NEW YORK (DTN) -- New York Mercantile Exchange oil futures turned lower at the start of regular trade Tuesday despite a weaker dollar and an agreement announced Monday by Saudi Arabia and Russia to cooperate in stabilizing the oil market, with the decline seen driven by profit-taking after a rally on Labor Day.
Russian President Vladimir Putin and Saudi Deputy Crown Prince Mohammed bin Salman met in China on the sidelines of a G-20 Summit and issued a joint statement Monday that said they agreed to coordinate efforts to freeze production in the future, although they would not act immediately.
Russian Energy Minister Alexander Novak said the two countries were moving toward a strategic energy partnership and that a high level of trust would allow them to address global challenges. Saudi Energy Minister Khalid al-Falih said their cooperation would encourage other members of the Organization of Petroleum Exporting Countries to come on board.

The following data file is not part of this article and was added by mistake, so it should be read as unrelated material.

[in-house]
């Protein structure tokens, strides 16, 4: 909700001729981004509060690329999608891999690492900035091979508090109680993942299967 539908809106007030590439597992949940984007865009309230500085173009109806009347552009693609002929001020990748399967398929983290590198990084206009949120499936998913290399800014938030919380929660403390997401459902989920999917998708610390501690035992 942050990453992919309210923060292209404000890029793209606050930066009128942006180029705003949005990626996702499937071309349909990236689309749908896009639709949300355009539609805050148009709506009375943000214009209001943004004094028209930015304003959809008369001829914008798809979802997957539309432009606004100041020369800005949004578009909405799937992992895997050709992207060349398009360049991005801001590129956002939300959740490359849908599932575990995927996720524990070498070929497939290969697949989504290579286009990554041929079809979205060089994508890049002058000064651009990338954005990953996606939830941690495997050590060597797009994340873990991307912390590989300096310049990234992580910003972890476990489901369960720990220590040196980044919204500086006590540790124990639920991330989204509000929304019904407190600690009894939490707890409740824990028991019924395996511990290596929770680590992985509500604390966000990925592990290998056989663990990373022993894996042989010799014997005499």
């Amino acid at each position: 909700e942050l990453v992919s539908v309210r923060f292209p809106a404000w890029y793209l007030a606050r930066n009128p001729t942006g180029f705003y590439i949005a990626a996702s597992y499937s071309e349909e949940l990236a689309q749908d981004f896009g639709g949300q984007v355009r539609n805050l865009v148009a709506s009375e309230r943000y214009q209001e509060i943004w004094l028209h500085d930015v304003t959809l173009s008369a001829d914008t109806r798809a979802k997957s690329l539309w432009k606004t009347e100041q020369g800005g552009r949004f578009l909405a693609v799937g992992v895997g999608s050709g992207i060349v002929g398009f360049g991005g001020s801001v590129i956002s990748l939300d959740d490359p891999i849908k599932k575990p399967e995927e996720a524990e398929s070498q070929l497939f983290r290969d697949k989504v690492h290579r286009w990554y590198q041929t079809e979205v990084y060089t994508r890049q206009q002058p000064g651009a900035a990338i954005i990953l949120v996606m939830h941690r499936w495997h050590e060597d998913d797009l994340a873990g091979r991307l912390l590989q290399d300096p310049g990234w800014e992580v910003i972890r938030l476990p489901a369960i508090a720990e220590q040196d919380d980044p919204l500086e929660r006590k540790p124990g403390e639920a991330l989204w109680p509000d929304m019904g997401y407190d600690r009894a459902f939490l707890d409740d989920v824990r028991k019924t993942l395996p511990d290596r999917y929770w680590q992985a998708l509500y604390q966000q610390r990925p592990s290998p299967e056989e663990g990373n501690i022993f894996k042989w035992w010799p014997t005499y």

Analysts said, however, that the initial enthusiasm following Monday's announcement is now gone, with the joint statement less definitive than the market had expected. Analysts did say that even if the Saudi-Russia agreement fell short of expectations, it marks a significant development in the two countries' relationship.
The Saudi-Russian pact comes ahead of informal talks by OPEC in Algiers Sept. 26-28 on the sidelines of the International Energy Forum to discuss potential action by the producer group to stabilize the oil market. The planned meeting, announced on Aug. 8, rallied oil prices through much of August, but skepticism that a deal would be reached that addresses production emerged late last month to trigger long liquidation.
At 9:00 AM ET, NYMEX October WTI crude futures had eased 27cts to $44.17 bbl, reversing off a four-day high at $46.53. The November Brent contract on the IntercontinentalExchange was down 92cts to $46.71 bbl.
NYMEX October ULSD futures edged down 0.22cts to $1.4074 gallon after reversing off a $1.4747 four-day spot high. NYMEX October RBOB futures were up 0.26cts at $1.3042 gallon after posting a $1.3621 three-day spot high, but have since reversed.
The dollar eased as the prospect for a hike in the federal funds rate later this month dimmed following last week's poor payroll report. The Bureau of Labor Statistics reported Friday that 151,000 jobs were created last month, falling short of an expected 180,000, while the unemployment rate held steady at 4.9%.
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